Elsewhere, kokanee are reportedly biting in both Merwin and Yale lakes. In spite of the cold weather warm water fish are still rumored to be biting in Silver Lake and panfish have been active in Kress Lake and Ol’ Wallace Pond. Tiger muskies have also been providing some opportunity in Mayfield Lake, although it’s harder to spot them than in the summertime.
While all is clear and cold now you can rest assured that it won’t be long before the rains return to our great spongescape they call Southwest Washington. Storms along the coast have triggered the great migration of northern birds as they make their way down the Pacific Flyway for a climate that better suits their (lack of) clothes.
“Success rates should continue to improve as more northern birds move into the region,” said Eric Holman, a WDFW wildlife biologist, in a press release. “The best hunting early in the season is around the Columbia River and other large bodies of water, but the birds disperse when seasonal ponds begin to form on the farmlands.”
Populations of northern ducks are reportedly well above their long-term averages this year. Likewise, numbers of white and white-fronted geese have also been counted at near record highs. In response to those calculations the WDFW has implemented new bag limits that allow for upw to four Canada geese, six white geese, and ten white-fronted geese per day.
Hunters in Goose Management Area 2 (Clar, Cowlitz and Wahkiakum counties) are required to obtain a special permit and Dusky Canada geese are off-limits in that area. Goose hunting will remain open through Jan. 27 in most of the region. In Pacific County and the western portion of Grays Harbor from the coast to Highway 101 closed on Dec. 2 but will reopen from Dec. 22 through Jan. 20. East of Highway 101 geese will be fair fodder on Saturdays, Sundays and Wednesdays through Jan. 13.
Duck season will continue through Jan. 27. Hunters would be wise to stalk the muddy shores along south Puget Sound near the Nisqually Wildlife Refuge, as well as Henderson, Budd and Eld inlets. The old coal mine outside of Centralia is another popular place to look for ducks, along with the swampy backwaters of the wallowing Chehalis River.
While waterfowl are the target du jour many hunters are still trying to tag their deer or elk for the season. Late archery seasons for black tailed deer will run through Dec. 15 or Dec. 31 in assorted GMUs. Likewise, late archery season for elk will run through Dec. 15 in many Western Washington areas while late muzzleloader season for elk will run through Dec. 8, Dec. 15, or Jan. 20, depending on area. GMUs 658, 672, 673 and 681 typically provide the best opportunities for elk in the Willapa Hills.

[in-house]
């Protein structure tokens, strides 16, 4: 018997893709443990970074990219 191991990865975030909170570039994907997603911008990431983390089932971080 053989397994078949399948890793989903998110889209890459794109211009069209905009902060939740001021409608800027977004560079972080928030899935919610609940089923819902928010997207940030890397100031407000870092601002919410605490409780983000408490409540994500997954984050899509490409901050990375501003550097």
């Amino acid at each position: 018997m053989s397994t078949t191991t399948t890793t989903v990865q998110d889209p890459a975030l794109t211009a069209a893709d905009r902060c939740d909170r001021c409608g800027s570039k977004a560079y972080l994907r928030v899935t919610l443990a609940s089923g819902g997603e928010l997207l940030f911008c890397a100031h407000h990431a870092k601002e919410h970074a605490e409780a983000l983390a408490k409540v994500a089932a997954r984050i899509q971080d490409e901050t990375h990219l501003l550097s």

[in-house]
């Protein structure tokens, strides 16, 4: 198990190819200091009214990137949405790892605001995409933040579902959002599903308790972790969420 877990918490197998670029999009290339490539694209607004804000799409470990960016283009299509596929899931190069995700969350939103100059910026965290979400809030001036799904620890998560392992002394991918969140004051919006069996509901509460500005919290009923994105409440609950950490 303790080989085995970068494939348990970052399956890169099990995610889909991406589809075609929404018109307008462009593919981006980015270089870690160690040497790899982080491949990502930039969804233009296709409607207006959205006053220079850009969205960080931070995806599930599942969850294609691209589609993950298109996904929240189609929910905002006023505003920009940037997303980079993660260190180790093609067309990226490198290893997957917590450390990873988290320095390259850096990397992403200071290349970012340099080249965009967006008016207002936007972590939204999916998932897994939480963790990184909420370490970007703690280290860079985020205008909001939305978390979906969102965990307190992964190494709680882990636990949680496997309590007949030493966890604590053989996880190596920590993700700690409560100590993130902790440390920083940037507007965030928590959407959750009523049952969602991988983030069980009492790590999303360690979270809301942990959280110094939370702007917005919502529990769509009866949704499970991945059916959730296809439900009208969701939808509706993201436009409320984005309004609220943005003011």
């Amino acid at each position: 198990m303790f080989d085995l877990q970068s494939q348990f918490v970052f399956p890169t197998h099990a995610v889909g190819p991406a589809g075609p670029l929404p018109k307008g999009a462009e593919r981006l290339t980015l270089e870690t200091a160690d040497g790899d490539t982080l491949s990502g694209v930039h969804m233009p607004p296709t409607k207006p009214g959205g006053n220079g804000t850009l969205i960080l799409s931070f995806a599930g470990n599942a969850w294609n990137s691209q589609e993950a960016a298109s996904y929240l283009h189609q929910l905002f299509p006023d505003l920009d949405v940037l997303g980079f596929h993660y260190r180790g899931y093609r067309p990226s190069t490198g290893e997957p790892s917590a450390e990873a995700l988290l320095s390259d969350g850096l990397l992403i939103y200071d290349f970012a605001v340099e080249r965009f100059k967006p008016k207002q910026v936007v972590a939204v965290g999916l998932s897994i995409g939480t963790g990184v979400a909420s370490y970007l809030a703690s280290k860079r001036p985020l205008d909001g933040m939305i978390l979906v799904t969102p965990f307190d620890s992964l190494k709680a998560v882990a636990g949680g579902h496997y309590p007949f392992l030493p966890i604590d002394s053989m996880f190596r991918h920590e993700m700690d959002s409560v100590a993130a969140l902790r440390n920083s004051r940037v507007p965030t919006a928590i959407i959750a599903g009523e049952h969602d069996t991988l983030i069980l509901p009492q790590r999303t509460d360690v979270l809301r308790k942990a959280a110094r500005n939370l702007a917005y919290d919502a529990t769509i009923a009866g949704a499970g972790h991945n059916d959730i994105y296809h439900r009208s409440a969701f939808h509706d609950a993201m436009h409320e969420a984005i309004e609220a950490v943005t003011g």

Pheasant hunters will be able to keep after it in the general season until Dec. 15 at the Skookumchuck, Fort Lewis, Kosmos, Scatter Creek, Belfair, Whidbey Island, and Lincoln Creek release sites. Up in the hills upland bird hunters will be able to target forest grouse through the end of the year. Forest grouse are particularly plentiful in the timberlands northwest of Oakville and up into the Olympic Peninsula. Crow season will remain open through the end of the year along with turkeys in GMUs 101-154 and 162-186. Coot and snipe seasons will close statewise on Jan. 27.
Openings for cougars will also remain open in applicable areas through at least the end of the year. After that the WDFW will compile harvest data and announce any quota based closures.
Seasons for bobcat, fox, raccoons, rabbits and hares will stay open through the Ides of March while coyotes are fair game for hunting all year round. However, coyotes can’t be targeted at night while big game seasons are open.
Trapping season for beaver, badger, weasel, marten, mink, muskrat and river otter began on Nov. 1 and will run through the end of March. And, roadkill salvage is legal in Washington for almost all critters with the use of an emergency permit provided by the WDFW.
During the last round of razor clam digs back on Thanksgiving weekend turnout exceeded 6,000 diggers for both the Friday and Saturday night digs.
Clamhounds will have another opportunity to descend on the coast in mass beginning Thursday thanks to a multiple day clam dig that was approved by the WDFW last Wednesday.That four-day set of digging tides will take place on the following dates, tides, and beaches:
Dec. 6, Thursday, 6:01 p.m.; -0.7 feet; Twin Harbors, Copalis
Dec. 7, Friday, 6:40 p.m.; -0.7 feet; Twin Harbors, Mocrocks
Dec. 8, Saturday, 7:16 p.m.; -0.6 feet; Twin Harbors, Copalis
Dec. 9, Sunday, 7:53 p.m.; -0.4 feet; Twin Harbors, Mocrocks